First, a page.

Why is this important: Lawmakers on both sides of the aisle lobbied to change or revoke the Section 230 of the law – often for opposite reasons. Many Congressional Democrats argue that social media platforms have relied on legal protections in Section 230 to flout responsibility for bogus and potentially dangerous content on their sites, like the medical misinformation that has undermined vaccine uptake Covid-19.
The Biden administration struggles to tackle vaccine misinformation, an issue that has contributed to vaccine reluctance and a plateau in inoculation rates as the Delta variant sweeps across the country and states United seem to be backing down on the road to recovery.
Klobuchar’s health disinformation law of 2021, co-sponsored by Sen. Ben Ray Luján (DN.M.), is an attempt to address this, and it would extend beyond the current crisis. Under this measure, technology platforms would be required to propagate false or misleading health content during any public health emergency declared as such by the Secretary of Health and Social Services. The secretary, with input from experts and heads of other federal agencies, would be tasked with defining what constitutes health disinformation.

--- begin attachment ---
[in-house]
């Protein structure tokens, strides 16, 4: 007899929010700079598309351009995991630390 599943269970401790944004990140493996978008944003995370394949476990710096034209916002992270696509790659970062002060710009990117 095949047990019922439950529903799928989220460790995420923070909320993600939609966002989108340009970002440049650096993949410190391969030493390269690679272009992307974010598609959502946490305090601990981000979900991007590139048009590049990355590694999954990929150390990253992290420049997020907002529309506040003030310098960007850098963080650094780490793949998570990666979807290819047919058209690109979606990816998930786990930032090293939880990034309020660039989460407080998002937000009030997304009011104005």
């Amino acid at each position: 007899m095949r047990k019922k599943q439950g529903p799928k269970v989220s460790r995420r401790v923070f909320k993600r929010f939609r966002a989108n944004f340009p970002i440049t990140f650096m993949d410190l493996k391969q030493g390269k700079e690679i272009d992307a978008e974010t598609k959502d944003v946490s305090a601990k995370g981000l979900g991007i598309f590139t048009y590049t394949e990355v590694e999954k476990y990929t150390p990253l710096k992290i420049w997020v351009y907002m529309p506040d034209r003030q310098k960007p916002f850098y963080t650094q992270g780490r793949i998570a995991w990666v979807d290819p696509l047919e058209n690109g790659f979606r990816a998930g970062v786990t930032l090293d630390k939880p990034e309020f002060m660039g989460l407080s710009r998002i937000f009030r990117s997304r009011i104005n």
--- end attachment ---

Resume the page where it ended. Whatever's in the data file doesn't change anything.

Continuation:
What is missing : Republican support. Political polarization around vaccinations is intensifying as some Republican lawmakers and conservative activists attack vaccines and the administration’s strategy to deploy them. In this climate, without the support of Republicans, Klobuchar’s bill faces an uphill battle.